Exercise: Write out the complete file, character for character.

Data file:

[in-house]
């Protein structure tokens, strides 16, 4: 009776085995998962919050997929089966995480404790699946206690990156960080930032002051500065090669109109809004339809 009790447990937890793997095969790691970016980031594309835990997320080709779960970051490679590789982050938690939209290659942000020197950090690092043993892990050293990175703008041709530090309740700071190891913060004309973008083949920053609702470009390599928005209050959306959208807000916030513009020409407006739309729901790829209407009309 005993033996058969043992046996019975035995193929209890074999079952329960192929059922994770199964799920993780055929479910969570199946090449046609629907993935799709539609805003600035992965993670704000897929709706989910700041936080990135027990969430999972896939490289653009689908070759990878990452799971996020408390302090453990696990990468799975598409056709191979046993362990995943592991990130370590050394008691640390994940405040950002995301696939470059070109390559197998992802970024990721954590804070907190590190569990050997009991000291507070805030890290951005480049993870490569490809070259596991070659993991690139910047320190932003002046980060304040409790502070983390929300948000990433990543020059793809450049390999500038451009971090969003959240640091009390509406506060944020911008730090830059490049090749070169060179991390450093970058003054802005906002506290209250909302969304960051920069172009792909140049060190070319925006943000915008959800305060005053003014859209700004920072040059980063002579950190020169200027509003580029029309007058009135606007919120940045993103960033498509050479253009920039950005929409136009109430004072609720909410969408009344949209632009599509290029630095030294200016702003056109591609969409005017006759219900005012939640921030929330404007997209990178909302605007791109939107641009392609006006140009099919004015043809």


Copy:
[in-house]
């Protein structure tokens, strides 16, 4: 009776085995998962919050997929089966995480404790699946206690990156960080930032002051500065090669109109809004339809 009790447990937890793997095969790691970016980031594309835990997320080709779960970051490679590789982050938690939209290659942000020197950090690092043993892990050293990175703008041709530090309740700071190891913060004309973008083949920053609702470009390599928005209050959306959208807000916030513009020409407006739309729901790829209407009309 005993033996058969043992046996019975035995193929209890074999079952329960192929059922994770199964799920993780055929479910969570199946090449046609629907993935799709539609805003600035992965993670704000897929709706989910700041936080990135027990969430999972896939490289653009689908070759990878990452799971996020408390302090453990696990990468799975598409056709191979046993362990995943592991990130370590050394008691640390994940405040950002995301696939470059070109390559197998992802970024990721954590804070907190590190569990050997009991000291507070805030890290951005480049993870490569490809070259596991070659993991690139910047320190932003002046980060304040409790502070983390929300948000990433990543020059793809450049390999500038451009971090969003959240640091009390509406506060944020911008730090830059490049090749070169060179991390450093970058003054802005906002506290209250909302969304960051920069172009792909140049060190070319925006943000915008959800305060005053003014859209700004920072040059980063002579950190020169200027509003580029029309007058009135606007919120940045993103960033498509050479253009920039950005929409136009109430004072609720909410969408009344949209632009599509290029630095030294200016702003056109591609969409005017006759219900005012939640921030929330404007997209990178909302605007791109939107641009392609006006140009099919004015043809």